Friday, September 07, 2007

Christians, Baha'i's and Buttons, Oh My!

I know a lot of people are going to ask "Why have you been criticizing Christianity so much lately?" or "Why don't you criticize a different Abrahamic religion? Why not even a non-Abrahamic religion?" Well let me try to explain things to you.

I do not necessarily believe that faith is a bad thing; it is when faith is not tempered by reason that it concerns me. I am more than willing to allow someone to hold and express their beliefs as long as they do not interfere with my rights to the same. I don't think that I would particularly mind if someone called me a "Satan worshiper" and that I would "burn in Hell" as long as they let me say how ridiculous I think that their beliefs are. Of course, if they repeatedly harassed me, I would have no compunction against taking them to civil court. If our roles were reversed, I would expect them to do the same.

Yesterday, I had a Christian evangelist tell me "I'm not tolerant and I'm proud of it." He also said "One way to God, right?" Frankly, a find this level of zealotry disturbing. I wouldn't even classify it as an extreme level of zealotry, considering what you see on the Internet and in the Middle East.

I don't buy that there is one way to God either, if there is one (which I doubt). I can see four possibilities if God does exist: God is malevolent, God is indifferent, God is omni-benevolent and our perception of God is completely inaccurate, or God is insane. If I say that God may exist, I shouldn't discount that a multitude of gods could exist either.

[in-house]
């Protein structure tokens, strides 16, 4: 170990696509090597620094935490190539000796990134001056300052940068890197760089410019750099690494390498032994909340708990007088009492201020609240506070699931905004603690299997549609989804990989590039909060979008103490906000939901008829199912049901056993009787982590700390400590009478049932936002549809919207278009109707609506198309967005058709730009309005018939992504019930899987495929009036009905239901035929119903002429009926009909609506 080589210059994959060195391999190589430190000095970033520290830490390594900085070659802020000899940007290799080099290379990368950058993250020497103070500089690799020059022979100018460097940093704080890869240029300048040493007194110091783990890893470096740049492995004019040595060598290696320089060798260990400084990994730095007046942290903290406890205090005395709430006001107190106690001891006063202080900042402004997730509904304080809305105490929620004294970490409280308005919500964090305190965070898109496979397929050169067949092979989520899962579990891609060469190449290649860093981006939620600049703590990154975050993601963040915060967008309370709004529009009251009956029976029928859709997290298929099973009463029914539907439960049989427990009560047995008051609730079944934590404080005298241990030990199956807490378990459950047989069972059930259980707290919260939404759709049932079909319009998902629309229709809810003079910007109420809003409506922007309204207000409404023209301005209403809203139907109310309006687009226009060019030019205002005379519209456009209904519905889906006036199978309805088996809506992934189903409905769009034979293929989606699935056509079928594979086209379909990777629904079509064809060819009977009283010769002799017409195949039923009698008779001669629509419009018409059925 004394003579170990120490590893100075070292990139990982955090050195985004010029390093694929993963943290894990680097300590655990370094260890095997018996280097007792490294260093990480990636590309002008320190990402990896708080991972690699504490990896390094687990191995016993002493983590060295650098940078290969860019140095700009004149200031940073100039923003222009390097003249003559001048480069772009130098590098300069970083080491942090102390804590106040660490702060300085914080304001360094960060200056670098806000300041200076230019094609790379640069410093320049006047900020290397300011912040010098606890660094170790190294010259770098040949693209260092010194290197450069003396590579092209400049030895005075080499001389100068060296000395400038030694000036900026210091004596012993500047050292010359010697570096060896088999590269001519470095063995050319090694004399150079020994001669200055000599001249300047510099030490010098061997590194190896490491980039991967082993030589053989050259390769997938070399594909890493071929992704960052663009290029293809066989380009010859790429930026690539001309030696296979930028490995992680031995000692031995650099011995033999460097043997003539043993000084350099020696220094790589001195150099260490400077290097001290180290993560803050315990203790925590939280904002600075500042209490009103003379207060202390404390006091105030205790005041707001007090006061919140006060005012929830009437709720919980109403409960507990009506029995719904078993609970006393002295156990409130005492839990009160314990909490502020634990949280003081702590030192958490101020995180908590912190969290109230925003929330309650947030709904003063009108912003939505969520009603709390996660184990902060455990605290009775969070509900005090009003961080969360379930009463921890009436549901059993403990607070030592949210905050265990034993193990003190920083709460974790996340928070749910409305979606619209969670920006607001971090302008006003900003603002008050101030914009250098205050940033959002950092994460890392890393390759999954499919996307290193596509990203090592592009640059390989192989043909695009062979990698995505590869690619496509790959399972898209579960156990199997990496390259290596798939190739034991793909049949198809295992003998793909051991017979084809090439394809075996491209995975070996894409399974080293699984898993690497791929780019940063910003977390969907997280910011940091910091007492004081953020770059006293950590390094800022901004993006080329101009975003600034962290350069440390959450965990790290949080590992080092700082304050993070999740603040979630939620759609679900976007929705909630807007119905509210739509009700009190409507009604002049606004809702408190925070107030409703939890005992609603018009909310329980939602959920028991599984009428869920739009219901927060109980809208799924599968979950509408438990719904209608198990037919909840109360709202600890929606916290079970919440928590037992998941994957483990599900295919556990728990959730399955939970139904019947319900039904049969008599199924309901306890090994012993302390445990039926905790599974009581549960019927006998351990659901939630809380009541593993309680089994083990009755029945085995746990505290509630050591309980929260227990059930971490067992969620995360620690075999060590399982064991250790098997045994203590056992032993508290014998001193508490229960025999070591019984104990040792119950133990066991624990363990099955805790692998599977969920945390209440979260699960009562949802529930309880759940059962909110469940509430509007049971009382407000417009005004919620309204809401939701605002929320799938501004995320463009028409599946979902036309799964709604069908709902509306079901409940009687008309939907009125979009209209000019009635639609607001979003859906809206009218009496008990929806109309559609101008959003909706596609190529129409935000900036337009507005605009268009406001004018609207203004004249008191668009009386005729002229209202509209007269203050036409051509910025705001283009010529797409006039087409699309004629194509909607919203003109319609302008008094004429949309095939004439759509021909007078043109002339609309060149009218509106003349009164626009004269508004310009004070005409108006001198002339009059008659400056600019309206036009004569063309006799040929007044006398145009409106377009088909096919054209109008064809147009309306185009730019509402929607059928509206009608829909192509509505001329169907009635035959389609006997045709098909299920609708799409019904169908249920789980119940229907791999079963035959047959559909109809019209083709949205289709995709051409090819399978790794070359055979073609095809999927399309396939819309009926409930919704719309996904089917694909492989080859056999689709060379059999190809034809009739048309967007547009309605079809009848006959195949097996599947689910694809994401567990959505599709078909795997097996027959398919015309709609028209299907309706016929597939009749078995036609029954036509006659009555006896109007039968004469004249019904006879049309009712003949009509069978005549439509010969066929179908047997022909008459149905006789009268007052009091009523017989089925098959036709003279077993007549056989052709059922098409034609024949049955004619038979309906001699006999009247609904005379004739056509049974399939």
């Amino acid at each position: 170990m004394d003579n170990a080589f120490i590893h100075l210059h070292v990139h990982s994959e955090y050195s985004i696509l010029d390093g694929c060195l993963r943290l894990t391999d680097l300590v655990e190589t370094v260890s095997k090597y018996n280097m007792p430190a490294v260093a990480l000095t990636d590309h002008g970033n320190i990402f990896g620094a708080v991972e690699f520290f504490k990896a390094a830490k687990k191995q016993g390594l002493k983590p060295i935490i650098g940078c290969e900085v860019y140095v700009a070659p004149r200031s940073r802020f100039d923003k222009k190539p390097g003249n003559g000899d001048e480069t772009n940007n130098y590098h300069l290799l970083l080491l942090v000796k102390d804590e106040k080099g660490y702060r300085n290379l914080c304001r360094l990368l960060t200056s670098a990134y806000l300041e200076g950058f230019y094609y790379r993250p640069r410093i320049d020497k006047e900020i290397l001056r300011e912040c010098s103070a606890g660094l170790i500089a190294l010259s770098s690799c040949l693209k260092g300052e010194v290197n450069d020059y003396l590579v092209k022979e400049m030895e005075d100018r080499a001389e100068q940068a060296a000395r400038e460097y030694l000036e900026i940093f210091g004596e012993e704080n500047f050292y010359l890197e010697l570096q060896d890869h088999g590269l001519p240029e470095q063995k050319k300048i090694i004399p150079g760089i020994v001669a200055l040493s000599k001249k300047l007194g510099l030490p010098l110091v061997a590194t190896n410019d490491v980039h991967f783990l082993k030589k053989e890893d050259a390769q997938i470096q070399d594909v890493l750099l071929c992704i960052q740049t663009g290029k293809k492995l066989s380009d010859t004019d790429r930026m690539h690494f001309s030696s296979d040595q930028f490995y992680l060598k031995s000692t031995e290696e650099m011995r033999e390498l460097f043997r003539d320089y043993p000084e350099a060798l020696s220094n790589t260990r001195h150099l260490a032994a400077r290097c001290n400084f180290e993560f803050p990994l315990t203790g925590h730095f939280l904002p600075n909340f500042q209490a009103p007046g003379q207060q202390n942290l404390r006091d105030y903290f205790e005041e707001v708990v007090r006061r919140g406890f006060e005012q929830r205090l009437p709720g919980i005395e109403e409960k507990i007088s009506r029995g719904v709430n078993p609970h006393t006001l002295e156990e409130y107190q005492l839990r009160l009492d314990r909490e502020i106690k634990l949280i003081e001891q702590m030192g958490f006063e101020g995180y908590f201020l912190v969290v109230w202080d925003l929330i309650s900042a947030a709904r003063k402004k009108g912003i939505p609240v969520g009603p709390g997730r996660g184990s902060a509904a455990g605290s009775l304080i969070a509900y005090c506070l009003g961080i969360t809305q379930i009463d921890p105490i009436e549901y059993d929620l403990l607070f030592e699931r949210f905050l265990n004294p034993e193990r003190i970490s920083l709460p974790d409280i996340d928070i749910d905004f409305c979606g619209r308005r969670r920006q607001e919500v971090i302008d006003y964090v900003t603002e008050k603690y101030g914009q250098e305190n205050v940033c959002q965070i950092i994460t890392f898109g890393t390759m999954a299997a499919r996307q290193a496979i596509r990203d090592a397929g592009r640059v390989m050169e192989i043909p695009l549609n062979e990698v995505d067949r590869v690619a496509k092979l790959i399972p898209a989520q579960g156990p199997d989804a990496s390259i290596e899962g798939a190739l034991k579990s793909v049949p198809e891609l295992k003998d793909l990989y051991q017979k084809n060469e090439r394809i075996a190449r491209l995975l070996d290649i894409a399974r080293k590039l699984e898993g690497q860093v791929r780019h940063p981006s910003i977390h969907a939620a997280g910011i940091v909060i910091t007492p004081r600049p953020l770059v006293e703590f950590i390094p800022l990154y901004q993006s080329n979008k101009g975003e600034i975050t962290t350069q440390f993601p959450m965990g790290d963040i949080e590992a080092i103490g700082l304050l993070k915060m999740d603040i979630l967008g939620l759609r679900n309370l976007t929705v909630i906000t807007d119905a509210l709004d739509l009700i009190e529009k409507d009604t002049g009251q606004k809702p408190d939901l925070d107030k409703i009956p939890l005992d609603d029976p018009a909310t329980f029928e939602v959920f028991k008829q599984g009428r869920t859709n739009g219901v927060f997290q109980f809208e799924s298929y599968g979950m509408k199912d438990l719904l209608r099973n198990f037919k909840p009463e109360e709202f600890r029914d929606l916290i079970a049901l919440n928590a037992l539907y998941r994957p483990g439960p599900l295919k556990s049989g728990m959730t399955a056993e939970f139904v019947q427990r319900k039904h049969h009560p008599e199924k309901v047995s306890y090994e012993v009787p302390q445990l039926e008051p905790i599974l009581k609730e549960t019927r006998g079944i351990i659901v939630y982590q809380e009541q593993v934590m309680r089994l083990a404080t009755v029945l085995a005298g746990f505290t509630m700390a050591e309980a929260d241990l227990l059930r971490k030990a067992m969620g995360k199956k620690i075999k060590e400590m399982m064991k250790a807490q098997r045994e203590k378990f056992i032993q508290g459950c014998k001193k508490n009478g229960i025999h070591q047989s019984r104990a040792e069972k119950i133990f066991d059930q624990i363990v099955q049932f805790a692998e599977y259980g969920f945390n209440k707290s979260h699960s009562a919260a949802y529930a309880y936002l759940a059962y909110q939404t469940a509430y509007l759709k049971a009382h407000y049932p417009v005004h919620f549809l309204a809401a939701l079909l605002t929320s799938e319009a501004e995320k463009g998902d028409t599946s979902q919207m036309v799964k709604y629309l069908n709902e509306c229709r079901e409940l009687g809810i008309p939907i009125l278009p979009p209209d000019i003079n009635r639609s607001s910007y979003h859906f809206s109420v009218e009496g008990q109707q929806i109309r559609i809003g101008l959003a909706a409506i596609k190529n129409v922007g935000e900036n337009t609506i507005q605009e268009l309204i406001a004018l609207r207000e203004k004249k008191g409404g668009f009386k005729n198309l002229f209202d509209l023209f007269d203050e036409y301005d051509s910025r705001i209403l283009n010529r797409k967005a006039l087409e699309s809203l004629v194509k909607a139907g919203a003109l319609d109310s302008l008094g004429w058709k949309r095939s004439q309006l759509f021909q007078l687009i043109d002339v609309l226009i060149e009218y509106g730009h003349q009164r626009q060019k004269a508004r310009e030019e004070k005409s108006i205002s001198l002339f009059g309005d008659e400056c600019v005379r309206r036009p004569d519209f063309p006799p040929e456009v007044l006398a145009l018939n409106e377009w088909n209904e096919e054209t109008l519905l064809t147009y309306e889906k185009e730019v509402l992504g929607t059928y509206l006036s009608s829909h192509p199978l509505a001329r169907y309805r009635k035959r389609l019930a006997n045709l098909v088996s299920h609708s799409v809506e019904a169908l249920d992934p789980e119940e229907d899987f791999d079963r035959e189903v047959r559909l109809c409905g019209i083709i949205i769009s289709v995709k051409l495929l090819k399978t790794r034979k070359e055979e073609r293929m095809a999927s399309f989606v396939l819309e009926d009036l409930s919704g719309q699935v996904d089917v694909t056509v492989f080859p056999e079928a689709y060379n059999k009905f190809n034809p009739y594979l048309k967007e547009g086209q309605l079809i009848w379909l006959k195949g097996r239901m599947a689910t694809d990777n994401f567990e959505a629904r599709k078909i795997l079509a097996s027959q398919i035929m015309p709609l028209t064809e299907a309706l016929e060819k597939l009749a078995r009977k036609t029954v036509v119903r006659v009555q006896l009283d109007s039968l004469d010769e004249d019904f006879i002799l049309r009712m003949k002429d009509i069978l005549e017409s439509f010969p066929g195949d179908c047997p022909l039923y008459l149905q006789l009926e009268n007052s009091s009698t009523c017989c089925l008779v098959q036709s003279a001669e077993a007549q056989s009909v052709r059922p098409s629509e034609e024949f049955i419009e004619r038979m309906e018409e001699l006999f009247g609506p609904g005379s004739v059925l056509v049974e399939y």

Now that that's out of the way, I want to address something. I want to point out that the Baha'i faith is probably one of the most tolerant I've seen. I'm not going to pick at any of their theological or metaphysical beliefs, but rather a few things that I think will create issues for the faith in the future.

1) The Baha'i faith views scientific inquiry as essential to expanding Human knowledge and deepening the faith of Baha'i adherents. Considering that I believe that God or some other divine aspect cannot be proven or disproven I find it interesting that the Baha'i faith supports scientific inquiry when historically most religions have been opposed to it. Historically, most religions are opposed to scientific inquiry because of contradictions with various beliefs within those religions. Just take a look at Galileo or Darwin. But consider this: What if the existence of a divine entity could be empirically disproven? I am sure that it would very much shake the Baha'i religion to its very core. I doubt that this could happen however, and I find it more of an interesting question to pose than something I could see becoming an issue. The one place where the Baha'i faith and science knock heads is #2.